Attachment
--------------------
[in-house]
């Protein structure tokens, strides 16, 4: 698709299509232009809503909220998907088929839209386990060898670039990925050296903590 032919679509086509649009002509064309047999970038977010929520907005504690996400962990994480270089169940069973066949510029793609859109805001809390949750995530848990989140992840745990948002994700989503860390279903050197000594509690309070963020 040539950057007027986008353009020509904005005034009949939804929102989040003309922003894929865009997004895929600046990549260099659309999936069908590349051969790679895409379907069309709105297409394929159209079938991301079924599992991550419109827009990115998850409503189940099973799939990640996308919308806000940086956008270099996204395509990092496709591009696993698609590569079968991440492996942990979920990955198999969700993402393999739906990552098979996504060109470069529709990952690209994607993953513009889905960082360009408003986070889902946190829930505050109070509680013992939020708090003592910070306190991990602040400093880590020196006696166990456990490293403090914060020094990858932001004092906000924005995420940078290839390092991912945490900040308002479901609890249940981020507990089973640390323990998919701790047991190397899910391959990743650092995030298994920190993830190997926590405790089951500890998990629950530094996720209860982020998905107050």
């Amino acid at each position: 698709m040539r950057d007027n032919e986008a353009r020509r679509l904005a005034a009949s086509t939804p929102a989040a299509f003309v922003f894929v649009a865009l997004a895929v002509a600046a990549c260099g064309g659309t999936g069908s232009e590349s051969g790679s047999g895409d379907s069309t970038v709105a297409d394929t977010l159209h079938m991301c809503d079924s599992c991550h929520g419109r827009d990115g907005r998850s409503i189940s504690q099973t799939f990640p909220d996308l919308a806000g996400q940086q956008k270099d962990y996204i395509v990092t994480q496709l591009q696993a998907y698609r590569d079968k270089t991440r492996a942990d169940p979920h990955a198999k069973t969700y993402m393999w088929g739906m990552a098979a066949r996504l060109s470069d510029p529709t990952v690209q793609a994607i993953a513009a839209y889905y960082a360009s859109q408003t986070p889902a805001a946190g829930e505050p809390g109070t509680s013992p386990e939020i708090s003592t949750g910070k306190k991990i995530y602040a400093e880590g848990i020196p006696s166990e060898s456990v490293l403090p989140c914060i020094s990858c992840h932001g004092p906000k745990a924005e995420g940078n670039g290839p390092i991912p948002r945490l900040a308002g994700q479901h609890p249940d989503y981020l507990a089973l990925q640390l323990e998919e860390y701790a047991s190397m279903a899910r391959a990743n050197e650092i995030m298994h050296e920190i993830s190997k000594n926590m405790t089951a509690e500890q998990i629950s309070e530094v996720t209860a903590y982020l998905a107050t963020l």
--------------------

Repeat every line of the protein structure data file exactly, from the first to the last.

[in-house]
């Protein structure tokens, strides 16, 4: 698709299509232009809503909220998907088929839209386990060898670039990925050296903590 032919679509086509649009002509064309047999970038977010929520907005504690996400962990994480270089169940069973066949510029793609859109805001809390949750995530848990989140992840745990948002994700989503860390279903050197000594509690309070963020 040539950057007027986008353009020509904005005034009949939804929102989040003309922003894929865009997004895929600046990549260099659309999936069908590349051969790679895409379907069309709105297409394929159209079938991301079924599992991550419109827009990115998850409503189940099973799939990640996308919308806000940086956008270099996204395509990092496709591009696993698609590569079968991440492996942990979920990955198999969700993402393999739906990552098979996504060109470069529709990952690209994607993953513009889905960082360009408003986070889902946190829930505050109070509680013992939020708090003592910070306190991990602040400093880590020196006696166990456990490293403090914060020094990858932001004092906000924005995420940078290839390092991912945490900040308002479901609890249940981020507990089973640390323990998919701790047991190397899910391959990743650092995030298994920190993830190997926590405790089951500890998990629950530094996720209860982020998905107050």
């Amino acid at each position: 698709m040539r950057d007027n032919e986008a353009r020509r679509l904005a005034a009949s086509t939804p929102a989040a299509f003309v922003f894929v649009a865009l997004a895929v002509a600046a990549c260099g064309g659309t999936g069908s232009e590349s051969g790679s047999g895409d379907s069309t970038v709105a297409d394929t977010l159209h079938m991301c809503d079924s599992c991550h929520g419109r827009d990115g907005r998850s409503i189940s504690q099973t799939f990640p909220d996308l919308a806000g996400q940086q956008k270099d962990y996204i395509v990092t994480q496709l591009q696993a998907y698609r590569d079968k270089t991440r492996a942990d169940p979920h990955a198999k069973t969700y993402m393999w088929g739906m990552a098979a066949r996504l060109s470069d510029p529709t990952v690209q793609a994607i993953a513009a839209y889905y960082a360009s859109q408003t986070p889902a805001a946190g829930e505050p809390g109070t509680s013992p386990e939020i708090s003592t949750g910070k306190k991990i995530y602040a400093e880590g848990i020196p006696s166990e060898s456990v490293l403090p989140c914060i020094s990858c992840h932001g004092p906000k745990a924005e995420g940078n670039g290839p390092i991912p948002r945490l900040a308002g994700q479901h609890p249940d989503y981020l507990a089973l990925q640390l323990e998919e860390y701790a047991s190397m279903a899910r391959a990743n050197e650092i995030m298994h050296e920190i993830s190997k000594n926590m405790t089951a509690e500890q998990i629950s309070e530094v996720t209860a903590y982020l998905a107050t963020l």